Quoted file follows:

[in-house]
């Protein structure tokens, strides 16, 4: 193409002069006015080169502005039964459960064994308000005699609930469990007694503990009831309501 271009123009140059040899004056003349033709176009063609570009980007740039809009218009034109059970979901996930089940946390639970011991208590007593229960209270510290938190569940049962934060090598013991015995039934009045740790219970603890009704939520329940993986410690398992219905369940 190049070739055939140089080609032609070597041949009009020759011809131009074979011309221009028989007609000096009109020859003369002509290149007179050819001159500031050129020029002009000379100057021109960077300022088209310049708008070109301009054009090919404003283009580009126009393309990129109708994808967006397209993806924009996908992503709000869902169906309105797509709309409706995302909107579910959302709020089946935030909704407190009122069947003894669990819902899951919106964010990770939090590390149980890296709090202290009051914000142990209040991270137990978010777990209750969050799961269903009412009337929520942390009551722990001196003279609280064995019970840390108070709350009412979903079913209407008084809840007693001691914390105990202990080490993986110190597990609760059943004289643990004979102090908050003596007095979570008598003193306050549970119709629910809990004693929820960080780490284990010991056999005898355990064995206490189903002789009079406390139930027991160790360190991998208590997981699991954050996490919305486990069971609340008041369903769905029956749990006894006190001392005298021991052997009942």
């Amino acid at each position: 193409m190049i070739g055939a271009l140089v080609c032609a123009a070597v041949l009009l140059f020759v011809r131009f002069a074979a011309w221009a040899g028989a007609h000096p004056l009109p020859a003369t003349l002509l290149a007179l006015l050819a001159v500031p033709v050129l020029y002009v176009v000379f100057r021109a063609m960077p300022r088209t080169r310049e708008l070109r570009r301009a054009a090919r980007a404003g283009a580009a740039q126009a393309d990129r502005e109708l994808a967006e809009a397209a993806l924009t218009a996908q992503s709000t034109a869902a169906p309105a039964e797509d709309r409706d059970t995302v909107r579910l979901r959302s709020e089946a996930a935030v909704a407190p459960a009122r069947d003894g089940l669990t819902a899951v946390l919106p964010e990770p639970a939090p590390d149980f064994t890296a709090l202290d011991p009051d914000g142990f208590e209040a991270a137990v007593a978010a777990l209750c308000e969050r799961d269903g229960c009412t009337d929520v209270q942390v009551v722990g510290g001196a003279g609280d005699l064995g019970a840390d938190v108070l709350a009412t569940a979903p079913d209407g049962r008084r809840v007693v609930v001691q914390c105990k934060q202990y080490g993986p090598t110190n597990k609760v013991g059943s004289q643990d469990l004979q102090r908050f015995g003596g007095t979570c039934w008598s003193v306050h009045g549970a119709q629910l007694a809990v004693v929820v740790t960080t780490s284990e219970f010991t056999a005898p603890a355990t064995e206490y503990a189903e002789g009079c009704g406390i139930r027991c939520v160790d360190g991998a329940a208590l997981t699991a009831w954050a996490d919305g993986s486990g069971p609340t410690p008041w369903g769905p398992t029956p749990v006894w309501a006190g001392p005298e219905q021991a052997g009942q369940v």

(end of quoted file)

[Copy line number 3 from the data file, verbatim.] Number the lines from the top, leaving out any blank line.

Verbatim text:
């Amino acid at each position: 193409m190049i070739g055939a271009l140089v080609c032609a123009a070597v041949l009009l140059f020759v011809r131009f002069a074979a011309w221009a040899g028989a007609h000096p004056l009109p020859a003369t003349l002509l290149a007179l006015l050819a001159v500031p033709v050129l020029y002009v176009v000379f100057r021109a063609m960077p300022r088209t080169r310049e708008l070109r570009r301009a054009a090919r980007a404003g283009a580009a740039q126009a393309d990129r502005e109708l994808a967006e809009a397209a993806l924009t218009a996908q992503s709000t034109a869902a169906p309105a039964e797509d709309r409706d059970t995302v909107r579910l979901r959302s709020e089946a996930a935030v909704a407190p459960a009122r069947d003894g089940l669990t819902a899951v946390l919106p964010e990770p639970a939090p590390d149980f064994t890296a709090l202290d011991p009051d914000g142990f208590e209040a991270a137990v007593a978010a777990l209750c308000e969050r799961d269903g229960c009412t009337d929520v209270q942390v009551v722990g510290g001196a003279g609280d005699l064995g019970a840390d938190v108070l709350a009412t569940a979903p079913d209407g049962r008084r809840v007693v609930v001691q914390c105990k934060q202990y080490g993986p090598t110190n597990k609760v013991g059943s004289q643990d469990l004979q102090r908050f015995g003596g007095t979570c039934w008598s003193v306050h009045g549970a119709q629910l007694a809990v004693v929820v740790t960080t780490s284990e219970f010991t056999a005898p603890a355990t064995e206490y503990a189903e002789g009079c009704g406390i139930r027991c939520v160790d360190g991998a329940a208590l997981t699991a009831w954050a996490d919305g993986s486990g069971p609340t410690p008041w369903g769905p398992t029956p749990v006894w309501a006190g001392p005298e219905q021991a052997g009942q369940v």